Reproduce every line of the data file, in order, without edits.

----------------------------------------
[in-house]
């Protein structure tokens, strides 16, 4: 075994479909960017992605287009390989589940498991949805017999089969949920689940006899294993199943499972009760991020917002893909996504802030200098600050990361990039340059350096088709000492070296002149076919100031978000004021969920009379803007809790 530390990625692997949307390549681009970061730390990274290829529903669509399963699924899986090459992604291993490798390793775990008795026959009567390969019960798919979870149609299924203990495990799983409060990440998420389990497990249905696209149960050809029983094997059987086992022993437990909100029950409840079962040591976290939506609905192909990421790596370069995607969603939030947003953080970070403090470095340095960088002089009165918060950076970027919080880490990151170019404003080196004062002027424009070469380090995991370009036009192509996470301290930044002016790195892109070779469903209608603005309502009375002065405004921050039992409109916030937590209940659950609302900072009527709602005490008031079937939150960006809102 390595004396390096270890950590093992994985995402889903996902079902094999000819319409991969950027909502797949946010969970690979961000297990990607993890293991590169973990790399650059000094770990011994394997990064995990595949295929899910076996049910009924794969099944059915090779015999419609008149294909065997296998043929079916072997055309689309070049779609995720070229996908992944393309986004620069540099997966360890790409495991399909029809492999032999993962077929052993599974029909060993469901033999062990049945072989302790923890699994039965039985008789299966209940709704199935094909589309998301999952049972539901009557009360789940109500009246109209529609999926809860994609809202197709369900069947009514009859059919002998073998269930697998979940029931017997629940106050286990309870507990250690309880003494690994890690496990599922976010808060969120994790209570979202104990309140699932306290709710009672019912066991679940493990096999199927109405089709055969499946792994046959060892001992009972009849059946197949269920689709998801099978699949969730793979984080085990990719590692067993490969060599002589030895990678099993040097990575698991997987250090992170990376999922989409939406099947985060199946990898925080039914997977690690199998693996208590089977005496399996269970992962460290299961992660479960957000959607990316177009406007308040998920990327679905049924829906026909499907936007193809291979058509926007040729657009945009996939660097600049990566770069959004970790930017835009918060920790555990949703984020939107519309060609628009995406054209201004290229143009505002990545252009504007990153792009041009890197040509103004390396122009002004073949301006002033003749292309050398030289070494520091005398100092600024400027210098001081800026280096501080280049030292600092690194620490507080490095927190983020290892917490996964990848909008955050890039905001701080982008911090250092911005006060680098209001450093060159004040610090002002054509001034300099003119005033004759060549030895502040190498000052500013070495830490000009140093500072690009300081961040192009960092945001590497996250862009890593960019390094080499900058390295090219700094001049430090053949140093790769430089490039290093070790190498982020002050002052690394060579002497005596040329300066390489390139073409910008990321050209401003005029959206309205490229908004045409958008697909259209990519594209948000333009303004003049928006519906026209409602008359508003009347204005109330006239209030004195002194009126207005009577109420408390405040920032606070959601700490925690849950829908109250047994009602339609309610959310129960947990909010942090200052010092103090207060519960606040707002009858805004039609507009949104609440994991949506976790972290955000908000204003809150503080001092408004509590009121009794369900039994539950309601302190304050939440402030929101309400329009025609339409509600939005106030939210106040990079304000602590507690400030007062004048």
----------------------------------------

[in-house]
């Protein structure tokens, strides 16, 4: 075994479909960017992605287009390989589940498991949805017999089969949920689940006899294993199943499972009760991020917002893909996504802030200098600050990361990039340059350096088709000492070296002149076919100031978000004021969920009379803007809790 530390990625692997949307390549681009970061730390990274290829529903669509399963699924899986090459992604291993490798390793775990008795026959009567390969019960798919979870149609299924203990495990799983409060990440998420389990497990249905696209149960050809029983094997059987086992022993437990909100029950409840079962040591976290939506609905192909990421790596370069995607969603939030947003953080970070403090470095340095960088002089009165918060950076970027919080880490990151170019404003080196004062002027424009070469380090995991370009036009192509996470301290930044002016790195892109070779469903209608603005309502009375002065405004921050039992409109916030937590209940659950609302900072009527709602005490008031079937939150960006809102 390595004396390096270890950590093992994985995402889903996902079902094999000819319409991969950027909502797949946010969970690979961000297990990607993890293991590169973990790399650059000094770990011994394997990064995990595949295929899910076996049910009924794969099944059915090779015999419609008149294909065997296998043929079916072997055309689309070049779609995720070229996908992944393309986004620069540099997966360890790409495991399909029809492999032999993962077929052993599974029909060993469901033999062990049945072989302790923890699994039965039985008789299966209940709704199935094909589309998301999952049972539901009557009360789940109500009246109209529609999926809860994609809202197709369900069947009514009859059919002998073998269930697998979940029931017997629940106050286990309870507990250690309880003494690994890690496990599922976010808060969120994790209570979202104990309140699932306290709710009672019912066991679940493990096999199927109405089709055969499946792994046959060892001992009972009849059946197949269920689709998801099978699949969730793979984080085990990719590692067993490969060599002589030895990678099993040097990575698991997987250090992170990376999922989409939406099947985060199946990898925080039914997977690690199998693996208590089977005496399996269970992962460290299961992660479960957000959607990316177009406007308040998920990327679905049924829906026909499907936007193809291979058509926007040729657009945009996939660097600049990566770069959004970790930017835009918060920790555990949703984020939107519309060609628009995406054209201004290229143009505002990545252009504007990153792009041009890197040509103004390396122009002004073949301006002033003749292309050398030289070494520091005398100092600024400027210098001081800026280096501080280049030292600092690194620490507080490095927190983020290892917490996964990848909008955050890039905001701080982008911090250092911005006060680098209001450093060159004040610090002002054509001034300099003119005033004759060549030895502040190498000052500013070495830490000009140093500072690009300081961040192009960092945001590497996250862009890593960019390094080499900058390295090219700094001049430090053949140093790769430089490039290093070790190498982020002050002052690394060579002497005596040329300066390489390139073409910008990321050209401003005029959206309205490229908004045409958008697909259209990519594209948000333009303004003049928006519906026209409602008359508003009347204005109330006239209030004195002194009126207005009577109420408390405040920032606070959601700490925690849950829908109250047994009602339609309610959310129960947990909010942090200052010092103090207060519960606040707002009858805004039609507009949104609440994991949506976790972290955000908000204003809150503080001092408004509590009121009794369900039994539950309601302190304050939440402030929101309400329009025609339409509600939005106030939210106040990079304000602590507690400030007062004048």